• Foster demand for sanitation at all levels of the value chain;
  • Influence the restructuring of the provision of transport services for on-site sanitation, particularly by formalising small-scale private providers,
  • Estimate the value of the various sanitation by-products and identify ways of monetizing such value in a sustainable manner through reuse.

In order to support future actions, key areas of research should be explored, including:

  • Improve the estimates of the benefits of investing in sanitation and compare the benefits with the costs of sanitation in a broader range of countries and local contexts, as well as evaluate the cost-effectiveness of alternative investments;
  • Identify the most effective financing mechanisms, including ways of attracting new resources into the sector (e.g. from beneficiaries) and via re-use and overcoming the affordability constraint;
  • Identify ways of stimulating demand and overcome information asymmetry for households, entrepreneurs or even the government;
  • Identify ways of organising service provision and scaling-up of small-scale entrepreneurs.

Sanitation economics research has a critical role to play and should be fostered. On this basis, budding and ineffective sanitation markets can be transformed into thriving markets where the full value of sanitation by-products is fully realised and reinvested into the system so as to foster increased investments and generate efficiency gains.

Publication of the Study on Fecal Sludge Management in Africa and Asia

The study presented in October through the blog post: “Fecal Sludge Management: A smelly but fruitful business”, is now available.

The study was funded by the Bill & Melinda Gates Foundation and is entitled “Business analysis of fecal sludge management: emptying and transportation services in Africa and Asia”. The purpose of the study is to analyse the fecal sludge management (FSM) sector and its operating models in 30 cities across 10 countries. 2.1 billion people in urban centres use non-piped sanitation facilities and unavoidably require the emptying of fecal sludge (see picture below). Mismanagement of FSM represents a serious threat to public health and the environment.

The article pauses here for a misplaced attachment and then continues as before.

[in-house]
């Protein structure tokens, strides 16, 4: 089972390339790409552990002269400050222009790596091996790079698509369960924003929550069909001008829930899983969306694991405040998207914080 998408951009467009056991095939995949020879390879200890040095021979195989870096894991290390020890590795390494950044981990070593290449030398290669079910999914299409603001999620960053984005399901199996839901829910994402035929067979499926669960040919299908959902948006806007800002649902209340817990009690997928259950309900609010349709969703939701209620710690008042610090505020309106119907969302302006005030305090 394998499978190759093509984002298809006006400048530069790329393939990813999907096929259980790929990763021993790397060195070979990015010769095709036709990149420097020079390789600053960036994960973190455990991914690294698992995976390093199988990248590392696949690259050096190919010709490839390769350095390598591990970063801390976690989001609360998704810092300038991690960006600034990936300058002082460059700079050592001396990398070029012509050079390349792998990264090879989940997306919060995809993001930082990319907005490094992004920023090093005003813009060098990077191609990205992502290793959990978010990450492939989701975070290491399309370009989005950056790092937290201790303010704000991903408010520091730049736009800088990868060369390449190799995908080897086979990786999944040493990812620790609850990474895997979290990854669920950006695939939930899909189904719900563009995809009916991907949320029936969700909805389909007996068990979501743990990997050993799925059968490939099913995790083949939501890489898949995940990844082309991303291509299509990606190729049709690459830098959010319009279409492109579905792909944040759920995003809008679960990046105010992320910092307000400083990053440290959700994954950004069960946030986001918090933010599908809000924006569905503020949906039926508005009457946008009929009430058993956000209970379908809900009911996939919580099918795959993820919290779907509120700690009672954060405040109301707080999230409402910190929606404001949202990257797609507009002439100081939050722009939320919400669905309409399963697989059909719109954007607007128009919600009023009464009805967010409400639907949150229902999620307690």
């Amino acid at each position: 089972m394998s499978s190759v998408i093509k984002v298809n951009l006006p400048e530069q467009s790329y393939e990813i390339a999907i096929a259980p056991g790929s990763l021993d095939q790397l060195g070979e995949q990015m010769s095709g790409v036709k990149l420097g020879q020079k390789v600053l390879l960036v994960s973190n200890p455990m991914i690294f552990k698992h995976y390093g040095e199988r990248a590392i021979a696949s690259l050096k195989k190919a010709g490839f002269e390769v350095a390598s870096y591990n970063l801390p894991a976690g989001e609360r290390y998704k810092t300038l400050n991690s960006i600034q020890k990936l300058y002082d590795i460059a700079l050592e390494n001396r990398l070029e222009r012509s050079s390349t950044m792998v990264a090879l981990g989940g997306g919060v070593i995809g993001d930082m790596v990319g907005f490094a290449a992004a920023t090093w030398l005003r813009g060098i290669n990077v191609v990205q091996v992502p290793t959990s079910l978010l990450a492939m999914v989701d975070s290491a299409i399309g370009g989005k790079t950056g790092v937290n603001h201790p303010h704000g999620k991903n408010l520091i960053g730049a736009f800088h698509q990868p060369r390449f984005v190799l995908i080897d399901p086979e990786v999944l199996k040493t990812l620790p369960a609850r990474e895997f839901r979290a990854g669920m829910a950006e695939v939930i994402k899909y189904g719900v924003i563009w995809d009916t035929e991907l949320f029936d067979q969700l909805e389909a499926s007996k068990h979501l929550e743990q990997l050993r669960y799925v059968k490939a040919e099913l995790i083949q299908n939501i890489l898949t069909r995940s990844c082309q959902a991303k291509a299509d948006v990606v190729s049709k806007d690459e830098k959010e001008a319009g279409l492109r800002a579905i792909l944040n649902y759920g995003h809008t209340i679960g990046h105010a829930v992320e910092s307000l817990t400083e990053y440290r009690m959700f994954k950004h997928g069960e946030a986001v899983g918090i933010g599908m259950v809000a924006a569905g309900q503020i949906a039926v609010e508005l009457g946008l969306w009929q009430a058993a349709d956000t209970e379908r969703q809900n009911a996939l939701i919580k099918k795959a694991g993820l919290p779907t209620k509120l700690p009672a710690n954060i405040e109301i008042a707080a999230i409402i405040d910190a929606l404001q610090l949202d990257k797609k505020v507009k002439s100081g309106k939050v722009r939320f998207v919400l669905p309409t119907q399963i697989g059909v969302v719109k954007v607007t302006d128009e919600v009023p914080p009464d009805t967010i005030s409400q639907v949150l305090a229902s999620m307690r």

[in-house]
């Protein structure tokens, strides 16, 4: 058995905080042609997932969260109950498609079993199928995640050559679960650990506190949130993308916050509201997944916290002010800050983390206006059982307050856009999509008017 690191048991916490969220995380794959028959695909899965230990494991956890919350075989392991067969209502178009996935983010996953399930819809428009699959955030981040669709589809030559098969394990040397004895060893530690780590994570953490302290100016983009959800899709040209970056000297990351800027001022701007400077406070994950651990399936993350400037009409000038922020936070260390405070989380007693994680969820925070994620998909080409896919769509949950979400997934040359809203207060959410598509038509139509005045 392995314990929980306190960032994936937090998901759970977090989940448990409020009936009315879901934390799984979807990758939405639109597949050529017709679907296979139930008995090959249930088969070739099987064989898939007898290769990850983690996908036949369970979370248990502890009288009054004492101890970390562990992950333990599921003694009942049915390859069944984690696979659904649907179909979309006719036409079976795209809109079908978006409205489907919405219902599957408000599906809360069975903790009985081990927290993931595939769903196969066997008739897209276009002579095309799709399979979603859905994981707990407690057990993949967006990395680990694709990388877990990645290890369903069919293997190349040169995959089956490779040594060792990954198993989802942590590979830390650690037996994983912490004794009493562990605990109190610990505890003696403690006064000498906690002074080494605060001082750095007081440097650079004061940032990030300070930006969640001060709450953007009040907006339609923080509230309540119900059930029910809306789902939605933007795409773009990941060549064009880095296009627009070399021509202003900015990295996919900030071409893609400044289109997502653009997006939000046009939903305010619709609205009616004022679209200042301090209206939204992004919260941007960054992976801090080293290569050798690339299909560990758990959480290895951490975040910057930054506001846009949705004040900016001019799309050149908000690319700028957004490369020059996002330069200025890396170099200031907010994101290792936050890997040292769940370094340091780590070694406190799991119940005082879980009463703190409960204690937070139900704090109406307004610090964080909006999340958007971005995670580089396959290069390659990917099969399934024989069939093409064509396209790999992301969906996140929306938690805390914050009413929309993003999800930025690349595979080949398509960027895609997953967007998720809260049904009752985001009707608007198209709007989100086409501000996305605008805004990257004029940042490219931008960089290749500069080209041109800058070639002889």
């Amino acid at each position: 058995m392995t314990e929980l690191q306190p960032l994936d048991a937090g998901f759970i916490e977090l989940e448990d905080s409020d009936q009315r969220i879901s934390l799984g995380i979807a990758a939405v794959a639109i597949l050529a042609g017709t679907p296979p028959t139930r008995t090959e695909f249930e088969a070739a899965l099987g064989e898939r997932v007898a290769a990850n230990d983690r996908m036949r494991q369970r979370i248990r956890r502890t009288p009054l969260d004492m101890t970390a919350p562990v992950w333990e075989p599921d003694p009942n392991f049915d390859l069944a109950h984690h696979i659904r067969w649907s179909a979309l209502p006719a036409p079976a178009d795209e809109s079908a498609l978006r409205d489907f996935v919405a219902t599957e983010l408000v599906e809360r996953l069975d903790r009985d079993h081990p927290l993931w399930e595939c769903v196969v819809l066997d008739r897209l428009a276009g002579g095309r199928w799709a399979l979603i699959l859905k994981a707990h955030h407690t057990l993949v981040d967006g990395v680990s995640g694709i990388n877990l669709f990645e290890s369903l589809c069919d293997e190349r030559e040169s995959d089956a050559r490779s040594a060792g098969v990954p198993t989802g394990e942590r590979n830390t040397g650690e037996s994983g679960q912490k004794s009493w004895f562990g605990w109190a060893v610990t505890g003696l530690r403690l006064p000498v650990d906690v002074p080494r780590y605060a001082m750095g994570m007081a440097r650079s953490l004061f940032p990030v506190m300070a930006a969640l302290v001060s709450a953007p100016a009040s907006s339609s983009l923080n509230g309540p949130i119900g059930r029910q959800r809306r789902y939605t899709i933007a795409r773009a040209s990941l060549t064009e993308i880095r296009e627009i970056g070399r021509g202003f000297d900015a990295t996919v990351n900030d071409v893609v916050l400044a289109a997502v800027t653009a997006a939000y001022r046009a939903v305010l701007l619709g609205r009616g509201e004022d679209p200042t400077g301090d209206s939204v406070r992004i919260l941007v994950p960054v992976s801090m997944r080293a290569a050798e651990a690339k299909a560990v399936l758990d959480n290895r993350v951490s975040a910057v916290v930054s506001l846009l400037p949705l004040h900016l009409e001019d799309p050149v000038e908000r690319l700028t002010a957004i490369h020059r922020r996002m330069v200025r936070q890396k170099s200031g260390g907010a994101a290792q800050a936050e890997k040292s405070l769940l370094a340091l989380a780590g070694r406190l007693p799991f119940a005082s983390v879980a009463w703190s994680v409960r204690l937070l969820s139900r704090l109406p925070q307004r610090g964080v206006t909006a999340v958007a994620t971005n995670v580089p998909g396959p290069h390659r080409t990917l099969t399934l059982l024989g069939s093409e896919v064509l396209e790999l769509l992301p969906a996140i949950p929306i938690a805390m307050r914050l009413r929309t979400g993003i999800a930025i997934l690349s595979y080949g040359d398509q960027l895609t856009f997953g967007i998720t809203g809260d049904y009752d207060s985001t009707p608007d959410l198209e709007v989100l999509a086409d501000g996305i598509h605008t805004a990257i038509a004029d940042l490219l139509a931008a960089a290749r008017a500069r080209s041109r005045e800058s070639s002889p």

The study also aims at filling the important information gaps on this business sector, which is often unregulated and leads to situations where households pay excessive fees for these services or are compelled to undertake emptying manually exposing themselves to serious health hazards.

Chowdhry, S. and Kone, D., 2012. Business analysis of fecal sludge management : emptying and transportation services in Africa and Asia. Seattle, WA, USA: Bill and Melinda Gates Foundation. 116 p.; 47 fig.; 22 tab. With bibliography  p. 115-116
Available at: <http://www.washdoc.info/docsearch/title/179741>

By Pascal B. Garde, Consultant, WASH Policy and Governance, @GardePascal

Sustaining sanitation services costs 5-20 times more than building a latrine

Sustaining sanitation is much more expensive than building latrines. The 20-year cost of sustaining a basic level sanitation service per person in certain countries is anywhere from 5-20 times the cost per person of building the latrine in the first place.

This is one of the key findings on costing sustainable sanitation services, which are being highlighted in the first month of the WASHCost campaign. The campaign was launched on 24 October, and every month until March 2013, it brings a roundup of fast facts from the WASHCost research project, experiences from several organisations which are using the life-cycle cost approach and ways to get involved.